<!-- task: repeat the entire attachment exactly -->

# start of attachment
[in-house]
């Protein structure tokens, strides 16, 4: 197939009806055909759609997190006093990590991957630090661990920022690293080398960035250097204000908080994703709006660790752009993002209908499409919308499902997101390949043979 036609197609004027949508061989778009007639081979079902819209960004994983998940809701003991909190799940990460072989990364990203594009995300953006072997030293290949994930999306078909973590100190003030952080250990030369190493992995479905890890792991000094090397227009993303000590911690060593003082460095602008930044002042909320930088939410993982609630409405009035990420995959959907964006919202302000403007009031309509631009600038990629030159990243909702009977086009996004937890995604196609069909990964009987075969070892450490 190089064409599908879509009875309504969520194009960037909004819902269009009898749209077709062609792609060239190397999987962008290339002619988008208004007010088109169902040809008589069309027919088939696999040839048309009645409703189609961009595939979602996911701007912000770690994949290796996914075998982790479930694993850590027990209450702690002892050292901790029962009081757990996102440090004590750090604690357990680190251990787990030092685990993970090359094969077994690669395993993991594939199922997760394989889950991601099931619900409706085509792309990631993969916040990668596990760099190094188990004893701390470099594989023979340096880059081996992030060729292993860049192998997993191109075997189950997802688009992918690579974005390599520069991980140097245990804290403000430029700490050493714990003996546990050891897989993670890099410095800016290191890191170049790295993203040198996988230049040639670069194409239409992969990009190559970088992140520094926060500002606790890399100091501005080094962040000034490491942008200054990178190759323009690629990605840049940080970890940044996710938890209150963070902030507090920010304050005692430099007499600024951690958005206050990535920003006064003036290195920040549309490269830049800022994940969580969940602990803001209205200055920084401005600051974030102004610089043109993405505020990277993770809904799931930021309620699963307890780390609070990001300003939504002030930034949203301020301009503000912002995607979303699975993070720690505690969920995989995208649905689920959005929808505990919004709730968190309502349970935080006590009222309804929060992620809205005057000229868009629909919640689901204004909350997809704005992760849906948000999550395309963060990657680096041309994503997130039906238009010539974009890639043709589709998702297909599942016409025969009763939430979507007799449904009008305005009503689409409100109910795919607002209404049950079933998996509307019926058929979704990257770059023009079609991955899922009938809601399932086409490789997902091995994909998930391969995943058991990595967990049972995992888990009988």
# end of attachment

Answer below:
[in-house]
């Protein structure tokens, strides 16, 4: 197939009806055909759609997190006093990590991957630090661990920022690293080398960035250097204000908080994703709006660790752009993002209908499409919308499902997101390949043979 036609197609004027949508061989778009007639081979079902819209960004994983998940809701003991909190799940990460072989990364990203594009995300953006072997030293290949994930999306078909973590100190003030952080250990030369190493992995479905890890792991000094090397227009993303000590911690060593003082460095602008930044002042909320930088939410993982609630409405009035990420995959959907964006919202302000403007009031309509631009600038990629030159990243909702009977086009996004937890995604196609069909990964009987075969070892450490 190089064409599908879509009875309504969520194009960037909004819902269009009898749209077709062609792609060239190397999987962008290339002619988008208004007010088109169902040809008589069309027919088939696999040839048309009645409703189609961009595939979602996911701007912000770690994949290796996914075998982790479930694993850590027990209450702690002892050292901790029962009081757990996102440090004590750090604690357990680190251990787990030092685990993970090359094969077994690669395993993991594939199922997760394989889950991601099931619900409706085509792309990631993969916040990668596990760099190094188990004893701390470099594989023979340096880059081996992030060729292993860049192998997993191109075997189950997802688009992918690579974005390599520069991980140097245990804290403000430029700490050493714990003996546990050891897989993670890099410095800016290191890191170049790295993203040198996988230049040639670069194409239409992969990009190559970088992140520094926060500002606790890399100091501005080094962040000034490491942008200054990178190759323009690629990605840049940080970890940044996710938890209150963070902030507090920010304050005692430099007499600024951690958005206050990535920003006064003036290195920040549309490269830049800022994940969580969940602990803001209205200055920084401005600051974030102004610089043109993405505020990277993770809904799931930021309620699963307890780390609070990001300003939504002030930034949203301020301009503000912002995607979303699975993070720690505690969920995989995208649905689920959005929808505990919004709730968190309502349970935080006590009222309804929060992620809205005057000229868009629909919640689901204004909350997809704005992760849906948000999550395309963060990657680096041309994503997130039906238009010539974009890639043709589709998702297909599942016409025969009763939430979507007799449904009008305005009503689409409100109910795919607002209404049950079933998996509307019926058929979704990257770059023009079609991955899922009938809601399932086409490789997902091995994909998930391969995943058991990595967990049972995992888990009988």